The malicious file impersonates a legitimate file that is signed as a Google Update executable file. The PowGoop samples analyzed by CISA and CNMF shows it has components to retrieve encrypted commands from a C2 server.

Small Sieve

A sample analyzed by the NCSC determined Small Sieve to be a Python backdoor distributed using a Nullsoft Scriptable Install System installer, gram_app.exe, which installs the Python backdoor, indoor.exe, and adds it as a registry run key that enables persistence.

"MuddyWater disguises malicious executables, and uses filenames and registry key names associated with Microsoft's Windows Defender to avoid detection during a casual inspection. The APT group has also used variations of Microsoft (e.g., 'Microsift') and Outlook in its filenames associated with Small Sieve," the advisory says.

The backdoor provides the basic functionality required to maintain and expand a foothold in the victim's infrastructure and avoid detection by using custom string and traffic obfuscation schemes together with the Telegram Bot application programming interface, the advisory says. It says the Small Sieve's beacons and tasking are performed using Telegram API.


Canopy or Starwhale malware is another sample that MuddyWater distributes using spear-phishing emails with targeted attachments. In samples analyzed by CISA, a malicious Excel file, Cooperation terms.xls, contained macros written in Visual Basic for Applications and two encoded Windows Script Files. When the victim opens the Excel file, they receive a prompt to enable macros. Once this occurs, the macros are executed, decoding and installing the two embedded Windows Script Files.


The advisory says that the APT group MuddyWater also uses the Mori backdoor, which uses Domain Name System tunneling to communicate with the group’s C2 infrastructure.

"According to one sample analyzed by CISA, FML.dll, Mori uses a DLL written in C++ that is executed with regsvr32.exe with export DllRegisterServer, which appears to be a component to another program," the advisory says.

Some of the tasks performed include deleting the file FILENAME.old and deleting the file by registry value, it says.


The APT group is also known to use the POWERSTATS backdoor, which runs PowerShell scripts to maintain persistent access to the victim systems.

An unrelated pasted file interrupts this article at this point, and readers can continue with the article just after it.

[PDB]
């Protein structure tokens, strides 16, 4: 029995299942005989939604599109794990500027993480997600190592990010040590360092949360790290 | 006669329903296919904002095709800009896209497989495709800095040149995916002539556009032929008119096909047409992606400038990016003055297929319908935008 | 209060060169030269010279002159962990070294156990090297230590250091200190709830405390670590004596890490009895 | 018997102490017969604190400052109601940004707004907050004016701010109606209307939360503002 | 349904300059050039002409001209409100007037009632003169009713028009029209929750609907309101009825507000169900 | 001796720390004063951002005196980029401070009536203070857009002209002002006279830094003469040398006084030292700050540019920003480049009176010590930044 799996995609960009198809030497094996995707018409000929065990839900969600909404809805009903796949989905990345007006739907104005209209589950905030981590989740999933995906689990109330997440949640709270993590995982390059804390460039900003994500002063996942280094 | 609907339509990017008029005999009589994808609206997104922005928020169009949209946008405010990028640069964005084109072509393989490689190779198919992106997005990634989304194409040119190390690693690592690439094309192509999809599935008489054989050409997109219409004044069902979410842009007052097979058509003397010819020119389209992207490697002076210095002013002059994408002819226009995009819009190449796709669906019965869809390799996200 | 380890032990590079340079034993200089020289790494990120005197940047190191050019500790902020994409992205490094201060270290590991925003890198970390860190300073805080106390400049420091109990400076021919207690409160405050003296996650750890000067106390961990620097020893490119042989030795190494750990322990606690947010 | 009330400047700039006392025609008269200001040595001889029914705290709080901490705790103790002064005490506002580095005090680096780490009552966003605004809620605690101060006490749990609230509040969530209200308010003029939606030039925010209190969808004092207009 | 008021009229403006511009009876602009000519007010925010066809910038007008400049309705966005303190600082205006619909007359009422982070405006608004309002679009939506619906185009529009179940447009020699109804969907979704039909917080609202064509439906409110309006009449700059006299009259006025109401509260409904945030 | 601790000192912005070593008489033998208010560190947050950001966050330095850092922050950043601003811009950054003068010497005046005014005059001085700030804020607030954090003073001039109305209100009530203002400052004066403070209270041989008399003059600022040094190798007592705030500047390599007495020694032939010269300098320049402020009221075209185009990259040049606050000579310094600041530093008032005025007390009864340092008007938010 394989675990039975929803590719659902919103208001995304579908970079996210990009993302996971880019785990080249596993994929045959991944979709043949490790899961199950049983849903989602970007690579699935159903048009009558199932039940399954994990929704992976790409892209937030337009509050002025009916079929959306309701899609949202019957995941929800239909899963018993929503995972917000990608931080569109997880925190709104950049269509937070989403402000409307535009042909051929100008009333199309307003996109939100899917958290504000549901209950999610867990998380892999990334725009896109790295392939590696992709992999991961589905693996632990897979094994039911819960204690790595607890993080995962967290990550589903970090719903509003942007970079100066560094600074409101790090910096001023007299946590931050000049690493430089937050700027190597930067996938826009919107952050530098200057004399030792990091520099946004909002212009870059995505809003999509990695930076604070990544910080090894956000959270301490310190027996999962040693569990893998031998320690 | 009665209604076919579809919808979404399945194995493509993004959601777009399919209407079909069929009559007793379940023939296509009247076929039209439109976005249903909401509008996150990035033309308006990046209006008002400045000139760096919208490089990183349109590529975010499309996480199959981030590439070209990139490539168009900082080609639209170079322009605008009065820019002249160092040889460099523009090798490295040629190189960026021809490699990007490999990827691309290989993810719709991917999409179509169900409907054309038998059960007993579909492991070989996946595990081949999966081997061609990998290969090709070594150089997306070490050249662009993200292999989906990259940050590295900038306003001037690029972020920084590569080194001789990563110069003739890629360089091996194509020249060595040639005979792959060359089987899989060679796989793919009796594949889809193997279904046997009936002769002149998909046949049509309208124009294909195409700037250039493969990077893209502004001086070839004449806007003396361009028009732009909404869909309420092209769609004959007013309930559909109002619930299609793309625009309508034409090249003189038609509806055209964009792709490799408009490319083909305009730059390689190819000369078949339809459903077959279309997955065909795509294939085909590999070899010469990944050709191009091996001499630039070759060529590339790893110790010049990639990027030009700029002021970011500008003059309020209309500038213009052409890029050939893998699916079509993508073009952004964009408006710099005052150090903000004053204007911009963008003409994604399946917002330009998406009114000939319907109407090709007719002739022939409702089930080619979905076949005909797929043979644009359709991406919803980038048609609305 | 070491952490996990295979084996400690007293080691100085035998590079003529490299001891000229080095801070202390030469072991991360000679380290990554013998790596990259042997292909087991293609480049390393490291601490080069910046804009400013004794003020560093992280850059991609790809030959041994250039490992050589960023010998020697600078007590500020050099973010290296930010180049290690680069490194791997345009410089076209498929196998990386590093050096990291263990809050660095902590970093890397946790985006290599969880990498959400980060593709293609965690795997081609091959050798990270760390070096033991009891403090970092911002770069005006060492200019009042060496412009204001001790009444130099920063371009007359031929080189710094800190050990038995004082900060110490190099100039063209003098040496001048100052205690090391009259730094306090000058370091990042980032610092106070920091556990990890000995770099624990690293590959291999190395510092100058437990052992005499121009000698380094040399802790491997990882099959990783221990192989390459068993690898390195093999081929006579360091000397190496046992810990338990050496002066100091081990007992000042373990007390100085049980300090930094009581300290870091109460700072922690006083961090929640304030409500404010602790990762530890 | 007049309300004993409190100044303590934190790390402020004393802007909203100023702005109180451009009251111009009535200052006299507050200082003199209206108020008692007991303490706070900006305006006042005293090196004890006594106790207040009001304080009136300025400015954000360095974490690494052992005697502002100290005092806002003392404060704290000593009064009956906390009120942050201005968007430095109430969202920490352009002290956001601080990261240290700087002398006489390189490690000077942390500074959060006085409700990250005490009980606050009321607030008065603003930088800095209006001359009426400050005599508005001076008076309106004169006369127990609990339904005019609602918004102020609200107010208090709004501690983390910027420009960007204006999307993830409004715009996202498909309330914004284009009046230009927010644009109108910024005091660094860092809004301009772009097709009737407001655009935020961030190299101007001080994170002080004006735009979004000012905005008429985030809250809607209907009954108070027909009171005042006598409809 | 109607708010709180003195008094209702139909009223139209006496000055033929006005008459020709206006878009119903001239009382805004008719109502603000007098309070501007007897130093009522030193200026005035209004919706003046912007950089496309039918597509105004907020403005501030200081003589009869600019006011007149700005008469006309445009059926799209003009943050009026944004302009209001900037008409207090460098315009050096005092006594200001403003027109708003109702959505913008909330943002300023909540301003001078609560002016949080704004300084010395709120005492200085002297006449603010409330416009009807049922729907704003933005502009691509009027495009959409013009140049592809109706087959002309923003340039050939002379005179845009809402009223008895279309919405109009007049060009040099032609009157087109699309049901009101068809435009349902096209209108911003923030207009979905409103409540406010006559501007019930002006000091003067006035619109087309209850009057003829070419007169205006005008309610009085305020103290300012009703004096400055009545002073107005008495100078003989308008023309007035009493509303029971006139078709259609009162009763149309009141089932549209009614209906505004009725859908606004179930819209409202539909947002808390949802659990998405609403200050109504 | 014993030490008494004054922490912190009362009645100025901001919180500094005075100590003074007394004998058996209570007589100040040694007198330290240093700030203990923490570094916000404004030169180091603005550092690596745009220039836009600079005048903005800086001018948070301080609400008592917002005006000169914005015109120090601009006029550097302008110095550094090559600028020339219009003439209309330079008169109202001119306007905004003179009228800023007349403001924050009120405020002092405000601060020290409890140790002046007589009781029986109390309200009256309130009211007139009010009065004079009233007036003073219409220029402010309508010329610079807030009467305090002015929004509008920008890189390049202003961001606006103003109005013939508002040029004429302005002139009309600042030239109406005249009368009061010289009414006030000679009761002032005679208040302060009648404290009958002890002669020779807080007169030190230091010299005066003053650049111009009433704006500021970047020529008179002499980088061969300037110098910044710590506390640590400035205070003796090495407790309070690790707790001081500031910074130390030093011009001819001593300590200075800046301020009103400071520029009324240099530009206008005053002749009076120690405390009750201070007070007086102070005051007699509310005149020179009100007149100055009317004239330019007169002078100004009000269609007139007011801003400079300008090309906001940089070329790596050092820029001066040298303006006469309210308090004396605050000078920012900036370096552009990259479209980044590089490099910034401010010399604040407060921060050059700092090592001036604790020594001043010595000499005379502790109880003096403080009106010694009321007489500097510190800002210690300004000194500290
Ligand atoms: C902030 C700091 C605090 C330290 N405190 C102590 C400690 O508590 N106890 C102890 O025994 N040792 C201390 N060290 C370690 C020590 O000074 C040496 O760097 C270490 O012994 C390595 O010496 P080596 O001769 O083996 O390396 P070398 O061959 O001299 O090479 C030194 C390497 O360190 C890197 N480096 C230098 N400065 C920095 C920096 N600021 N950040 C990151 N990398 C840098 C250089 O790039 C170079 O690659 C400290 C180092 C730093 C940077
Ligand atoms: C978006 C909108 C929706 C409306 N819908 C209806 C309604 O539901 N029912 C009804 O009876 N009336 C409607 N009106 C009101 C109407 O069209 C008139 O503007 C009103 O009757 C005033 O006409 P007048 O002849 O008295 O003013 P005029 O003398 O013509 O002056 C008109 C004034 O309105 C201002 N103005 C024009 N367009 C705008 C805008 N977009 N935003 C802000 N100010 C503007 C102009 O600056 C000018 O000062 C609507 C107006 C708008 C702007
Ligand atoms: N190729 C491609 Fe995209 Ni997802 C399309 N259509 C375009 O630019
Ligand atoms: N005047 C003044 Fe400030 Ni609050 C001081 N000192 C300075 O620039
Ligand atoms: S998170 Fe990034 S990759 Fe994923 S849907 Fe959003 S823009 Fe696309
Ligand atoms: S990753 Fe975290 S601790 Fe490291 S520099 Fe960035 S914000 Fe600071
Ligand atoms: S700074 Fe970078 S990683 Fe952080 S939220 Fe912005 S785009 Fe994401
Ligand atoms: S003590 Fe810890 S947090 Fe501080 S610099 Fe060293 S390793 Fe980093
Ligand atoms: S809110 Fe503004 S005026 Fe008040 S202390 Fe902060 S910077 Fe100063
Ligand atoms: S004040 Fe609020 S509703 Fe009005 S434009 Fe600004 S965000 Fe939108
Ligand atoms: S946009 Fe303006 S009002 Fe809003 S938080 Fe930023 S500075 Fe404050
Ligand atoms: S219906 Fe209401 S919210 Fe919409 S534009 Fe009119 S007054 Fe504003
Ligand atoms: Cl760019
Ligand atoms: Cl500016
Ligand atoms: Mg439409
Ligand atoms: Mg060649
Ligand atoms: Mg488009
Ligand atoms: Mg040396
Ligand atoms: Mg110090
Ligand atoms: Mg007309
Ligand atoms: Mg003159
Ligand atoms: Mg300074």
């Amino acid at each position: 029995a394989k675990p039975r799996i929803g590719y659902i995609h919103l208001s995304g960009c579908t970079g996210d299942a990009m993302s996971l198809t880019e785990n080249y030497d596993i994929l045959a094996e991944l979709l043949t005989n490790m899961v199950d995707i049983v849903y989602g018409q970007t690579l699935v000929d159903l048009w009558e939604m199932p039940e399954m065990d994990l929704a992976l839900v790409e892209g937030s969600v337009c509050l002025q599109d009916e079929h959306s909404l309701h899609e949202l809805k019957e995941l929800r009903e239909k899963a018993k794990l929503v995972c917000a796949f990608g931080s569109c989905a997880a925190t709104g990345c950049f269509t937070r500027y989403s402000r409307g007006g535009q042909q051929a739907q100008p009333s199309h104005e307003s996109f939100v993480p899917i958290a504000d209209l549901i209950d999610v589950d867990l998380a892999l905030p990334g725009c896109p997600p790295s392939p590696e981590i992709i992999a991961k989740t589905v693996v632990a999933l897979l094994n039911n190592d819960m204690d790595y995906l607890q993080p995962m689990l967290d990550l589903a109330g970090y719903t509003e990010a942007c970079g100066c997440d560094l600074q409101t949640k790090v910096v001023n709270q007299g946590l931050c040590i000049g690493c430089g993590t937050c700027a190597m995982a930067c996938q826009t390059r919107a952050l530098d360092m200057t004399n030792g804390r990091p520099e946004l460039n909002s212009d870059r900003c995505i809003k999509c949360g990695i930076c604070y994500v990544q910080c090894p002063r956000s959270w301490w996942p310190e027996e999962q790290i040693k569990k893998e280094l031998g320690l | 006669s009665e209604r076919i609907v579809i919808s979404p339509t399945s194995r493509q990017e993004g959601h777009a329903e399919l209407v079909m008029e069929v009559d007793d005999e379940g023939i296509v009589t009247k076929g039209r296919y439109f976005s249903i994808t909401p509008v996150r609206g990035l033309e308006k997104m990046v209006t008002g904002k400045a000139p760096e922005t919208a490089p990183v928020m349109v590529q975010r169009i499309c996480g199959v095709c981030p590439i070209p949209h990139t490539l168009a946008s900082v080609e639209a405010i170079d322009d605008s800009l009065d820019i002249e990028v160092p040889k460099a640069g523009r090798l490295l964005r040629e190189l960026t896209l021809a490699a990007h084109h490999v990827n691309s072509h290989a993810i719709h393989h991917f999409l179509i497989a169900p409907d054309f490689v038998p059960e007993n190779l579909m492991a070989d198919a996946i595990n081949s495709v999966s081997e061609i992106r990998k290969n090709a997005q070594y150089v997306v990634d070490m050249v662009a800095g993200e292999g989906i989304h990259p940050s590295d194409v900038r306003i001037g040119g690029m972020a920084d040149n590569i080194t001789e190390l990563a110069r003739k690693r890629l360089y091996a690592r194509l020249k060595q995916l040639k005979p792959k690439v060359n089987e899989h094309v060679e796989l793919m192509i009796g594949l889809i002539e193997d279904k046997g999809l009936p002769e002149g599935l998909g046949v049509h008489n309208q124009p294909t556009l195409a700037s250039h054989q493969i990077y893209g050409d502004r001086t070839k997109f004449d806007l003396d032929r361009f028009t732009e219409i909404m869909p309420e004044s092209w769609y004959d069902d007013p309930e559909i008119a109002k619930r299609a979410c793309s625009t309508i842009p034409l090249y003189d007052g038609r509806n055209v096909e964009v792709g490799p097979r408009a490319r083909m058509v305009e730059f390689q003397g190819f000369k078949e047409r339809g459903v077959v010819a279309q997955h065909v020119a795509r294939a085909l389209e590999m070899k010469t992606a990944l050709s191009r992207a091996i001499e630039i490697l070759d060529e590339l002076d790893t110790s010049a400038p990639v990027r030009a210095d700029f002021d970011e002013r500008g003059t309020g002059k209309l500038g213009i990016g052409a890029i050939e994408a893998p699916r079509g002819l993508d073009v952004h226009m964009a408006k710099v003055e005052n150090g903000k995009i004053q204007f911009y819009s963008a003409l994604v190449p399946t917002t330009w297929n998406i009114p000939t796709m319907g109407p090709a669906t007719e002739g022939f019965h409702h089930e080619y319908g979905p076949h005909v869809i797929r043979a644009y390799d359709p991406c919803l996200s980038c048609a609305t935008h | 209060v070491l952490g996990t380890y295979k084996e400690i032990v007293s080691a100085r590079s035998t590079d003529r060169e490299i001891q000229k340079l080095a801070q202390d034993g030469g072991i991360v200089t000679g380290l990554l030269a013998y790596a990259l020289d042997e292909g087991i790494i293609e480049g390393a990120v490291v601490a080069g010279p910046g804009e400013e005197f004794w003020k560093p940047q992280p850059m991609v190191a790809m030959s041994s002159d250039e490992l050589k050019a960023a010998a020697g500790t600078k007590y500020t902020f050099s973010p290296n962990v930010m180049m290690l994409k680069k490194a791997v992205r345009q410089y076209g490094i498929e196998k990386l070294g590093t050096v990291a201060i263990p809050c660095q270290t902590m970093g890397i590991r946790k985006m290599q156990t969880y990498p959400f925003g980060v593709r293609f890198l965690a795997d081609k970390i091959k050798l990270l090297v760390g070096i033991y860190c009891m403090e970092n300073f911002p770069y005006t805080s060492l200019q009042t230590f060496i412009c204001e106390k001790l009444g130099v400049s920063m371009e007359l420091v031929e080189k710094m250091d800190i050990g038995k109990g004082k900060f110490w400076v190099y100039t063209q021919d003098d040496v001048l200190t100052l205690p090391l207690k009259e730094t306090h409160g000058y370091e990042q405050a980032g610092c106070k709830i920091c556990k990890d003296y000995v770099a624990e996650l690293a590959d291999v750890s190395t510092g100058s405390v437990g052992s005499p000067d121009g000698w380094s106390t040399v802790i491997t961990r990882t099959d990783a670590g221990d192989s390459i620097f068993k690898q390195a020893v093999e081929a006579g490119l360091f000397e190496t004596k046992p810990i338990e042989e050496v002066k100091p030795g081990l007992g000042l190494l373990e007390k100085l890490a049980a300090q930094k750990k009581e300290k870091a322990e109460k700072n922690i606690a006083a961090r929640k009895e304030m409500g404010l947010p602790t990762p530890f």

"CNMF has posted samples further detailing the different parts of MuddyWater’s new suite of tools - along with JavaScript files used to establish connections back to malicious infrastructure - to the malware aggregation tool and repository, Virus Total," the advisory says.

The government agencies recently observed MuddyWater exploiting the Microsoft Netlogon elevation of privilege vulnerability CVE-2020-1472 and the Microsoft Exchange memory corruption vulnerability CVE-2020-0688.


Organizations must proactively maintain reasonable cyber hygiene aligned with business context, says Yaniv Bar-Dayan, CEO and co-founder of cyber risk remediation provider Vulcan Cyber.

"IT security teams must first ask themselves: 'What are the crown jewels of my organization?' and then work to secure these priorities. An orchestrated and deliberate approach to risk measurement, management and mitigation will deliver the needed security to protect against the hacker group flavor of the day," Bar-Dayan says.

The joint advisory also recommends deploying application control software to limit the applications and executable code that can be run by users. Email attachments and files downloaded via links in emails often contain executable code.

About the Author

Prajeet Nair

Prajeet Nair

Assistant Editor, Global News Desk, ISMG

Nair previously worked at TechCircle, IDG, Times Group and other publications, where he reported on developments in enterprise technology, digital transformation and other issues.